Currently, I facilitate two different support groups here in Houston. One meets on Monday nights at Grace Lutheran Church. I’ll open the doors at 7:15, so maybe one day I’ll get to meet you. This group allows people of all types to come, so don’t hesitate if you aren’t like me. As long as you come with an open mind and a kind heart, you’ll be welcome. The second group meets the first and third Tuesday of every month at the Montrose Center. We start at 7:30, and it’s only for transgender men. We also need a space to be ourselves, so please don’t feel left out! I know I couldn’t do what I do if it weren’t for the ability to live my truth. I’m lucky, and that allows me to give other people hope. I don’t feel that I deserve the breaks I’ve been given, so I do what I can to give back to those that aren’t as lucky as me.

In January I was able to get my name and gender marker changed legally, with the court system in Travis County. It took months, and was not the easiest process at the time. No one I spoke to could tell me how to get this done, because in Texas there wasn’t a way to change your gender marker. There just isn’t a law specifically saying you can. It’s left up to the judge’s discretion. Usually that means that it was denied for almost everyone. I wouldn’t take no for an answer though, and made sure to do everything I could to get this done right the first time. My husband had his name changed years ago, but that was all the courts in Harris County allowed. So I did what I do best, and started researching.

What I found first was that Travis County was the most likely place to get the approval for the gender marker change. I also found a document that was written by a law student as part of a class. It had never been tested. I took the leap and started editing the petition to match my information. A few friends found out what I was doing and asked if they could tag along. I couldn’t say no, which led to the petition for me and my husband turning into one for a group of eight. I was terrified that this wouldn’t work and that the trip would have been made for nothing.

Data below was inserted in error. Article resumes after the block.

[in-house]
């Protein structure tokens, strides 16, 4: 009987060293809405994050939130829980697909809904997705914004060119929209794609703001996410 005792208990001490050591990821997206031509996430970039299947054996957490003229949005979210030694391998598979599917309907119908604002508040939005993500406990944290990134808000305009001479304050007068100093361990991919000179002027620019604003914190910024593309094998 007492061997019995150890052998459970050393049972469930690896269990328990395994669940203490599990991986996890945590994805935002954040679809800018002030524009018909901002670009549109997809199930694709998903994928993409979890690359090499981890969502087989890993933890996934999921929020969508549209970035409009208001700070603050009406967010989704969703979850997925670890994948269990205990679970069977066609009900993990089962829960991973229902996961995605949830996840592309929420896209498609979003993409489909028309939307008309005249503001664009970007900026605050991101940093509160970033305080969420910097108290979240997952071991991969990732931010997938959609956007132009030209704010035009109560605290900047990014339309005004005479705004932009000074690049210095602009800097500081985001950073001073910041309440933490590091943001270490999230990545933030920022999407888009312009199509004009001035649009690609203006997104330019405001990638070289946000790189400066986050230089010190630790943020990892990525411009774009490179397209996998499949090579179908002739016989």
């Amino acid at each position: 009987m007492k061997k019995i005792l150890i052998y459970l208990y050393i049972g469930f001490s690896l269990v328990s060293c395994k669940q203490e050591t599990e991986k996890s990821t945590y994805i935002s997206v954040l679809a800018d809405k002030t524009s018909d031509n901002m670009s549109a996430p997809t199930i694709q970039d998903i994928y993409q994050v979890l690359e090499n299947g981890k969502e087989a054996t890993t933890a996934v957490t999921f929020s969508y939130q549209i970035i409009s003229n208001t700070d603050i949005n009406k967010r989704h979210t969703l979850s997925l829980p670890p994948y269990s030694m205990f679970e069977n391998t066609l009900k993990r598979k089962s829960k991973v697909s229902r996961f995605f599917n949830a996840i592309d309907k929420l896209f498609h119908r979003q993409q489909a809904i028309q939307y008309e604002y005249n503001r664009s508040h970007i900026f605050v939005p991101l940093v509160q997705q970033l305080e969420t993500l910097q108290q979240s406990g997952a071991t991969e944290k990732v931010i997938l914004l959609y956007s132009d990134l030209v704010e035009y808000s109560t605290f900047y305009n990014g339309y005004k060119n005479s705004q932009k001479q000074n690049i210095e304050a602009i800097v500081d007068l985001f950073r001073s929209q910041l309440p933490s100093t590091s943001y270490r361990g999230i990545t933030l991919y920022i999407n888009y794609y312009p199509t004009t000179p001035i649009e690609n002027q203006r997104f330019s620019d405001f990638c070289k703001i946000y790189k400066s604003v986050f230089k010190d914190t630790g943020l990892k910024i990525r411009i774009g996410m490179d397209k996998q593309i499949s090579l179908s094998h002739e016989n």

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Ian Syder married husband Shane Townsley on Oct. 22nd, 2017.

That day in court, one of those friends was asked by the judge who was responsible for the petitions and the editing. I was pointed out of course. The judge thanked me, told me that everything looked good, and asked that we call ahead next time we were bringing such a large group. That day, eight people walked in with a name they never chose and left knowing that they would never have to hear it again. They would never again be questioned when showing their ID. They could live exactly as they always knew they should. We all cried that day, and they were finally tears of joy.

To date I have given this information to 147 transgender people. Felons, minors, foreign nationals, even a few lawyers who wanted to help but didn’t know how. Not one has been denied. The clerks in Austin took my calls and emails in the beginning, and we have worked out a system that makes the process much easier – especially for the judges! I’m still getting the requests, but so far it has been word of mouth, and word is slow to spread. I’ve held several “clinics” for various groups and look forward to hosting as many as I can. This information just isn’t available in a Google search. If you know someone who might need this, please find me. I would welcome the ability to get every one of us taken care of. Without proper identification, we face discrimination in housing, employment, insurance, and many other ways. There is no situation that can’t be worked around, so please don’t think that you can’t get this done too.

When I realized that I was transgender, I felt like there was no hope for me, that something was broken inside and could never be fixed. I know now how wrong I was. We have a long way to go, but there’s a light at the end of the tunnel. Every day that we go out into the world is a triumph. Every conversation that we have is a victory. I was able to find out who I am, and I know for a fact that there is nothing wrong with me. There are so many others out there who do what I do, but they stay in the shadows. There are more of us than you might think. So the next time you see someone who looks a little different, don’t turn your head and whisper behind our backs, just say hello. We are more like you than you can imagine.


If you would like to reach out to Ian for assistance with changing your name or gender marker in the state of Texas, you can email him at ianmichaellarive@yahoo.com.